I am yearning to travel.
I am currently, technically, traveling every day.
I look up flights in October every day or two lately.
I remind myself that I will probably want nothing more in October than to sit my ass down in my apartment, pet my own cats, and do the work on my home life.
It helps sometimes. For a few minutes.
I had some realistic ideas about what school would be like. I knew it would absorb most of my energy. I knew it would be a major undertaking. But I still thought of it as a kind of retreat, in that it would be me concentrating on myself and learning a skill. The focus part of a retreat if not the relaxing part.
I didn’t anticipate the difference between the energy that goes into a full-time job and the energy required for 40 solid hours a week of learning something entirely new.
(Spoiler: IT IS MASSIVE.)
And so my “SF planning” spreadsheet, with its optimistic tab of places to explore, is relatively untouched.
A month in, my energy is starting to come back. On Wednesday, I took an indirect route home from BART. I saw this.
That same day, I took a lunch walk that ended with me reading in Union Square for a while, surrounded by tourists and gobs of languages and the soft summer sunlight.
I have learned that I feel unlike myself when I don’t have the energy to explore. I feel like I’m inhabiting someone else’s weird, small life.
So it’s an interesting, evocative thing for me to think about things like “Shall I take a trip in October, before I (with any luck) get a job? Or shall I respect my limits and needs and stay the eff home for five minutes?” Traveling feels like who I am. Exploring is how the parts of me I love best work in the way I enjoy the most.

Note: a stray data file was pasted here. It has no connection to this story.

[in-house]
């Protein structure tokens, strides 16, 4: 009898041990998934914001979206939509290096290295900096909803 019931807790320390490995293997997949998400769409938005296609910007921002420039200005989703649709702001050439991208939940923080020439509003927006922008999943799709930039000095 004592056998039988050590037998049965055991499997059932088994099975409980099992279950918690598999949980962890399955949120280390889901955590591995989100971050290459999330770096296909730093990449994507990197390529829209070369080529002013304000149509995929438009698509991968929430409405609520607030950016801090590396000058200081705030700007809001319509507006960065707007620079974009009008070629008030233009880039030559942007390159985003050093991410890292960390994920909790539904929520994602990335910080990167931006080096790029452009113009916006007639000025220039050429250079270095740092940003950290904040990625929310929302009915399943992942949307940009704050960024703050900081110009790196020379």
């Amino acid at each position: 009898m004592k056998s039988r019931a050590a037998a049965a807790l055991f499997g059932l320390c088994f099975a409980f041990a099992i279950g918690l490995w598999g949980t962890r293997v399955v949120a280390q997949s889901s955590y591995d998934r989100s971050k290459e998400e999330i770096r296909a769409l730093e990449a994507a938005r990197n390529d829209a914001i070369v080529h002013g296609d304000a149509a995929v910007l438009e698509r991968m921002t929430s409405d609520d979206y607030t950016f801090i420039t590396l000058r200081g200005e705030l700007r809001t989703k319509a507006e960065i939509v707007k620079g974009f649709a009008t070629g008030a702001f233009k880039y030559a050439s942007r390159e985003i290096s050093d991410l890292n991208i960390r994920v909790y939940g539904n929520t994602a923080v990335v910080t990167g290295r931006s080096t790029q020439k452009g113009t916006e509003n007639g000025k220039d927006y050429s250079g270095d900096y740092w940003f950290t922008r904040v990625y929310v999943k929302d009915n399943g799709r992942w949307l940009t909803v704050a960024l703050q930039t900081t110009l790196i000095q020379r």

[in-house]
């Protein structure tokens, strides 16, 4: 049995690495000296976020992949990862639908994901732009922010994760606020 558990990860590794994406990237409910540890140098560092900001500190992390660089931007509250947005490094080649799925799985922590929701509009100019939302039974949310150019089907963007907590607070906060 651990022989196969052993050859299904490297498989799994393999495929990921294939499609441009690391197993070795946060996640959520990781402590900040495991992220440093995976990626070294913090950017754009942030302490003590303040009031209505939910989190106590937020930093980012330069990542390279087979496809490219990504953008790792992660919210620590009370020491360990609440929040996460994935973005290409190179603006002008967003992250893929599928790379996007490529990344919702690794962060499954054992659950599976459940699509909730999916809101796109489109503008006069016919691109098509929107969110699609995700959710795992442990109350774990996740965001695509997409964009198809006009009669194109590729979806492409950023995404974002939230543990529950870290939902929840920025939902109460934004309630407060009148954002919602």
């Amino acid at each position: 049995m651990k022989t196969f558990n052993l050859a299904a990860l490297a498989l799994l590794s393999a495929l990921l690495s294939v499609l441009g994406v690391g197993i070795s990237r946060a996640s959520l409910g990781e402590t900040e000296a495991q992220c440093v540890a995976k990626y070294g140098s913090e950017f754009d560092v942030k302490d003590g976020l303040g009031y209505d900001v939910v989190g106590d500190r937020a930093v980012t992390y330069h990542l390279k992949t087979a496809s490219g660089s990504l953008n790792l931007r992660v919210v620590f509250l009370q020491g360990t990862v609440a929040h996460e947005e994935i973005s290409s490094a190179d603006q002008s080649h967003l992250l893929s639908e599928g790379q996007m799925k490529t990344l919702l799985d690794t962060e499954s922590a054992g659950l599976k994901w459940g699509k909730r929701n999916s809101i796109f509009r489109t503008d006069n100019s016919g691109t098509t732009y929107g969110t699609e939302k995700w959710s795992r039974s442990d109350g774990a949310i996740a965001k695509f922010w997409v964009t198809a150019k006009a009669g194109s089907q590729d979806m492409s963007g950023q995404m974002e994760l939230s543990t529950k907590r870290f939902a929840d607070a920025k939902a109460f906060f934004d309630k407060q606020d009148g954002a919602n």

I had a sharp division in time about a week and a half after I got to the Bay Area. Except for my six-week depression national tour in 2007, 18 days was the longest I’d ever been away from Seattle in the ten-plus years I’ve lived there – that was my trip to Europe in November. Recognizing that I was approaching that limit and then surpassing it affected me more than I expected. While I’d been to San Francisco and Oakland before, I’d never stayed past the “Gee this is neat and new let’s eat this and see this ok wow windmills right then going home now” point. Doing that has felt like an umbilicus stretching and then going slack, if not actually breaking.
Part of the tasks of being here is deciding whether to stay or not after the program is over. I am training to go into tech; it would certainly make sense to try to stay. But my focus right now is on learning Python, and I think I won’t have answers until I go back to Seattle for a bit. See what I miss about the Bay Area when I leave it, see what feels like oxygen rushing back into the room when I return to Seattle.
In the meantime, five weeks in, I have the energy for a few extra things now. On Friday, after class, I went art supply shopping and then took the long route to BART from SoMa, walking up the Embarcadero along South Beach, past the paint-flaked workaday piers, the tugboats floating in coronas of golden light on the twilit bay, the bow-and-arrow sculpture, and finally the synapse sculpture, its LEDs cycling through the rainbow in a way that seems to have been scientifically calibrated to the way I appreciate color. Tomorrow, quite early, I am going to the Alameda antiques market with my friend/roommate. I am seeing things and doing things.